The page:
The Cost of Ignorance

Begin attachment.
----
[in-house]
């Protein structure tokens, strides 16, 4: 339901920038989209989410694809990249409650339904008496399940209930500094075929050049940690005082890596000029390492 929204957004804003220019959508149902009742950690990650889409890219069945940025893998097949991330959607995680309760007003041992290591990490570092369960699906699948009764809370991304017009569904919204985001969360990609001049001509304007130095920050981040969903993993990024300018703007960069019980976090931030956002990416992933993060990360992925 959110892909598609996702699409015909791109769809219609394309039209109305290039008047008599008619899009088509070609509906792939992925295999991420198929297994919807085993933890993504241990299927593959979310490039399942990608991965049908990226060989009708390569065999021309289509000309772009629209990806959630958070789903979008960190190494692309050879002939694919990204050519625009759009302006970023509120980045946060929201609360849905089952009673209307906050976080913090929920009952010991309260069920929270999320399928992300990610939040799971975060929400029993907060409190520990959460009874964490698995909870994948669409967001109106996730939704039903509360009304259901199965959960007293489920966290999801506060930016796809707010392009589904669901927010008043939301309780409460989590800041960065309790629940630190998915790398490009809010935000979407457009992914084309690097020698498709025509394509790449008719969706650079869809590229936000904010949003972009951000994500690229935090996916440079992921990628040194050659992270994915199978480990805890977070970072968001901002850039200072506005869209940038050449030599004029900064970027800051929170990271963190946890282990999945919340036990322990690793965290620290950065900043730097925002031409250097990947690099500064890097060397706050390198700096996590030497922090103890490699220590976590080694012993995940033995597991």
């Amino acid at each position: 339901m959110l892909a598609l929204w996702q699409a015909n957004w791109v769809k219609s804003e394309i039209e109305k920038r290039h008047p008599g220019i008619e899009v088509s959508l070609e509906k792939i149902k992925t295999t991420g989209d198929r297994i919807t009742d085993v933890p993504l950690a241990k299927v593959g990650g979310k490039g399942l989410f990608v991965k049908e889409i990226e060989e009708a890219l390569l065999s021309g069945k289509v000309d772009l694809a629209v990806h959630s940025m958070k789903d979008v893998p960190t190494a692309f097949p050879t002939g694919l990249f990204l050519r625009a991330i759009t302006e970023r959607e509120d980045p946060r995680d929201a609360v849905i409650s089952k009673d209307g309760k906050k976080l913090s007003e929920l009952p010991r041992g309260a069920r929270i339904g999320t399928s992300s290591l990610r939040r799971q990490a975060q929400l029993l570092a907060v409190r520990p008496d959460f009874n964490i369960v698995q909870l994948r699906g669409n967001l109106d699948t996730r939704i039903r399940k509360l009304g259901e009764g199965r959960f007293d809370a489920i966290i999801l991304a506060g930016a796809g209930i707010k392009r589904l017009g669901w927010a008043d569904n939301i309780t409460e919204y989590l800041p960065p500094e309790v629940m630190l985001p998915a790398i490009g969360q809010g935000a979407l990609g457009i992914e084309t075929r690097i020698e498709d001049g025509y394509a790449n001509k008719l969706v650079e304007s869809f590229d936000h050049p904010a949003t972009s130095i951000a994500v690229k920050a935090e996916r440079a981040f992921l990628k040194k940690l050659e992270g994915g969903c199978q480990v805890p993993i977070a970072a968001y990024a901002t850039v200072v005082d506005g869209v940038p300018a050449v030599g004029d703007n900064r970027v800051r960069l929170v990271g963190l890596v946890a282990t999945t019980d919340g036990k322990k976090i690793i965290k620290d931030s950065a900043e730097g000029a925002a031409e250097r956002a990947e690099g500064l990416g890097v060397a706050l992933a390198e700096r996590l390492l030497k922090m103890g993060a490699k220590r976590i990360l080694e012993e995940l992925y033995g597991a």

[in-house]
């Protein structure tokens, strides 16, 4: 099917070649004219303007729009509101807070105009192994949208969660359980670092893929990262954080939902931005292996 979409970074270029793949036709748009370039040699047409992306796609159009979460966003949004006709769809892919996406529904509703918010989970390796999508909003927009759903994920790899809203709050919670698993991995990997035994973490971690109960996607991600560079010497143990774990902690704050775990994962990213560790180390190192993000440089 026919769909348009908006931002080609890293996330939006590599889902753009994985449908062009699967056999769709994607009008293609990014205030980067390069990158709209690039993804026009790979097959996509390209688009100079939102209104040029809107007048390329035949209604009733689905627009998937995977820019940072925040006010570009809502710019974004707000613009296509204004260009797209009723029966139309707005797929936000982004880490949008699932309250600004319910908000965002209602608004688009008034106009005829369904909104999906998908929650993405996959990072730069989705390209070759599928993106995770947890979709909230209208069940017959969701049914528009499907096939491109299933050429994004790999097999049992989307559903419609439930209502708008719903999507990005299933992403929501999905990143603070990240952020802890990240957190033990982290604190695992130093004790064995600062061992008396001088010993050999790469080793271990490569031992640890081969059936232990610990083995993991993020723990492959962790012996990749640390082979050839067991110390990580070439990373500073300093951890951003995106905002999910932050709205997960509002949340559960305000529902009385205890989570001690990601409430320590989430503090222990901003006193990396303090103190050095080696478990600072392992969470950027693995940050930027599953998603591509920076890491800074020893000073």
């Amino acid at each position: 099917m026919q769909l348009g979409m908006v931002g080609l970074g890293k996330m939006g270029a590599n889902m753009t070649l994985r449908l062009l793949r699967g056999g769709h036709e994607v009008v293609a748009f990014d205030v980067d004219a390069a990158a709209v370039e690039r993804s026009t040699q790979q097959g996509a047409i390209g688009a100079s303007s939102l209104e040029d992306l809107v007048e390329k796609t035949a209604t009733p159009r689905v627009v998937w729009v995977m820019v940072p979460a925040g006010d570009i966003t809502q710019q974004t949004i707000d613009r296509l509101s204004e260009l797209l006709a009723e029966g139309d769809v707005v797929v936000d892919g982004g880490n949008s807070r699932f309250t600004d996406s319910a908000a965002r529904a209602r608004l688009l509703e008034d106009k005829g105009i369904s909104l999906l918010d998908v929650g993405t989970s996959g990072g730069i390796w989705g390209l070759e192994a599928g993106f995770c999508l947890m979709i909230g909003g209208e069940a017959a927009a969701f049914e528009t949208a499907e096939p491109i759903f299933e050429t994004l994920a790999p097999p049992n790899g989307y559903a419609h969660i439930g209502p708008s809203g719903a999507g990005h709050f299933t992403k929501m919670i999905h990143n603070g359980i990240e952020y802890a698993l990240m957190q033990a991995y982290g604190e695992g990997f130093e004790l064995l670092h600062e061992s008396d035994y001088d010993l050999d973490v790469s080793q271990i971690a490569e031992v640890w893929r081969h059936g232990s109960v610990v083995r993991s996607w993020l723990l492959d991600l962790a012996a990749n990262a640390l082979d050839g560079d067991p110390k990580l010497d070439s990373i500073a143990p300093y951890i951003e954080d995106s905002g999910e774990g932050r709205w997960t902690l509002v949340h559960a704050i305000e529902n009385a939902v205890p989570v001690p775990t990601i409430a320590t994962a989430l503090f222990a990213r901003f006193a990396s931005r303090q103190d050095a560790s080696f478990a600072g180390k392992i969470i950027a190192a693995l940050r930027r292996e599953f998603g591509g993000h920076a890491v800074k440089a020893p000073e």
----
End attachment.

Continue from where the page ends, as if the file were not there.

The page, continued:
Not knowing what we should know can be costly. Ali A. Mufuruki tells what took place in his home country of Tanzania during the colonial era: Some native Africans were using big rough stones to play a local board game. A Canadian geologist, Dr. John Williamson, who knew the stones, sent scouts to nearby villages to buy them for small fees and trinkets. He also got the local chief to sell him the land in the area and quickly secured an exclusive diamond-mining license. “Over its lifetime, the [Mwadui] mine has produced over 19 million carats (3,800 kg) of diamonds worth several times the GDP of my country today and has gone down in history as one of the oldest continuously operating diamond mine in the world” (Mufuruki). “My people perish for lack of knowledge” (Hosea 4:6). Africa, do you know?—Samuel Koranteng-Pipim

 

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